“The majority of users I spoke to want photos to be a priority, wish for better support, a default chronological feed, and an algorithm that serves them better,” he said. “I think this rollback is a step in the right direction because it means they are paying attention and listening, but they still need to do more. They might even consider making a separate Reels app to compete with TikTok if they want to.”

Instagram was launched in 2010 by Kevin Systrom and Mike Krieger as a photo-sharing app, a home for the millions of snaps people took with the camera on their smartphones. It grew rapidly, from 1 million users in two months to 10 million in a year, prompting Mark Zuckerberg’s Facebook to buy it for $1 billion in 2012. It shaped celebrity culture and attracted legions of users when it became as ubiquitous as its acronym Insta.

Shortly before announcing the withdrawal, Mosseri said in a video post on Instagram that the world is changing and Instagram must change with it. “I think Instagram will become more and more video-centric over time.”

Instagram’s parent company Meta hinted at a short video future last week when it reported a 30 percent increase in time spent on reels across Instagram and Facebook.

Last week, Instagram’s sister app, Facebook, also announced a radical redesign that also focuses on guiding users toward an algorithmically curated selection of posts from strangers and away from content shared by their friends. “Our discovery engine will recommend the content that we think will interest you most,” said Zuckerberg, CEO of Facebook and Meta.

Users who didn’t like the algorithm changes may need to brace themselves. Zuckerberg said the amount of recommended content on users’ Instagram and Facebook feeds from unfollowed accounts would double from the current 15% to 30% by the end of next year.

Experts say that Zuckerberg, who is also making a major strategic foray into the virtual world of the “metaverse,” won’t back down.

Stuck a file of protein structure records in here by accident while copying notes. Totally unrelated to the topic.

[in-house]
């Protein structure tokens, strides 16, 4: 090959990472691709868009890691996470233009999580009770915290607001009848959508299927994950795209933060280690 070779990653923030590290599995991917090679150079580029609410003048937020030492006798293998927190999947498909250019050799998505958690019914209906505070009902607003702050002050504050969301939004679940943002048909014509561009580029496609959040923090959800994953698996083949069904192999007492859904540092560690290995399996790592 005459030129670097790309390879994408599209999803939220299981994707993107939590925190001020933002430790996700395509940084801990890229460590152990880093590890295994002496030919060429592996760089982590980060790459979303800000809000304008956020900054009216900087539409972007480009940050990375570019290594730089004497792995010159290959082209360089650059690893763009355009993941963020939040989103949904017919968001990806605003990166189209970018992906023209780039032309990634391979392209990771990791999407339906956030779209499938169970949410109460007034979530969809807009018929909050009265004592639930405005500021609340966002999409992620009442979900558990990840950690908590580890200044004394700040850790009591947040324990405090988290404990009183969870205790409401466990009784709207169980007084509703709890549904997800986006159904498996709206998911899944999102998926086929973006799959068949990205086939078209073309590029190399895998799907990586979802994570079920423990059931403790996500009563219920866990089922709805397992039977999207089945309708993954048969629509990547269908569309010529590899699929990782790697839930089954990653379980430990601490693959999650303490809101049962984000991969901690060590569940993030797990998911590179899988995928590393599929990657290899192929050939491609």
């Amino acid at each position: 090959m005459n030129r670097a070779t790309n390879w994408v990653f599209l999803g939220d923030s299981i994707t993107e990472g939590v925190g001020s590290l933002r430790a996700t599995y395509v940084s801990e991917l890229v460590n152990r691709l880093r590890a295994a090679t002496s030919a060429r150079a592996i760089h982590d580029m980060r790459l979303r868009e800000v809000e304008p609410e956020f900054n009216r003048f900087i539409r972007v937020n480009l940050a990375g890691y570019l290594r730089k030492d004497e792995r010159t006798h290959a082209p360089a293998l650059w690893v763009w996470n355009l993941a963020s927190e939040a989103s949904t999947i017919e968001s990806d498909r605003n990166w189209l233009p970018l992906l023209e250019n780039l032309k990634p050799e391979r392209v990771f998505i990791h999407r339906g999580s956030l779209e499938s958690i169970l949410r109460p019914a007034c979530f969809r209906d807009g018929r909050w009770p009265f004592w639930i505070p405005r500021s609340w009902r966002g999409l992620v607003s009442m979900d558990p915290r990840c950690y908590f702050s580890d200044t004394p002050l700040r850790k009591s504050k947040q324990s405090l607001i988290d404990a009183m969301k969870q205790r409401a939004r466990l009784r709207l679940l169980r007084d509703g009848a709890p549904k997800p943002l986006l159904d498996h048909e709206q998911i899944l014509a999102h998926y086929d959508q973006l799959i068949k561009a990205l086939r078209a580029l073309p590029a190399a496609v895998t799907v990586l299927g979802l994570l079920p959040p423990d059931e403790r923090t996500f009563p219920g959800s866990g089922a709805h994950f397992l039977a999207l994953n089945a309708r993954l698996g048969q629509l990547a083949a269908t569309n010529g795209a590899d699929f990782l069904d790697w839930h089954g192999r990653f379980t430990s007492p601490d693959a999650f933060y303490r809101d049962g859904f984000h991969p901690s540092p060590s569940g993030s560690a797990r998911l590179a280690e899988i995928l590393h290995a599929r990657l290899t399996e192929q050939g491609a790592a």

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“Make no mistake, this is a regrouping, not a way back. Meta is aware that its future is in Metaverse and short-form video. And the latter means Instagram wants to be like TikTok,” said Mike Proulx, research director at analytics firm Forrester.

Instagram and Facebook worry that many users want an experience more like TikTok. According to SimilarWeb research, the video-sharing app vastly outperforms Instagram in downloads, and it also beats Facebook for 18-34 year olds. TikTok has a very different approach to “old Instagram,” with its algorithm-powered “For You” page pulling in content from users related to the service, rather than focusing on friends and other followers.

But the difference from TikTok is not only in the form. Unlike Instagram and Facebook, the app has always been more about consuming content than connecting with friends — and in their rush, some fear Zuckerberg and Mosseri have forgotten that.

“Meta seems to have correctly identified what people like about TikTok,” said Ryan Broderick, who writes the Garbage Day newsletter on internet culture. “Short-form videos, remixable video and audio editing tools that work on mobile, and developers making things rather than affecting things — but they’re still trying to cram those features into an ecosystem that wasn’t built for them.”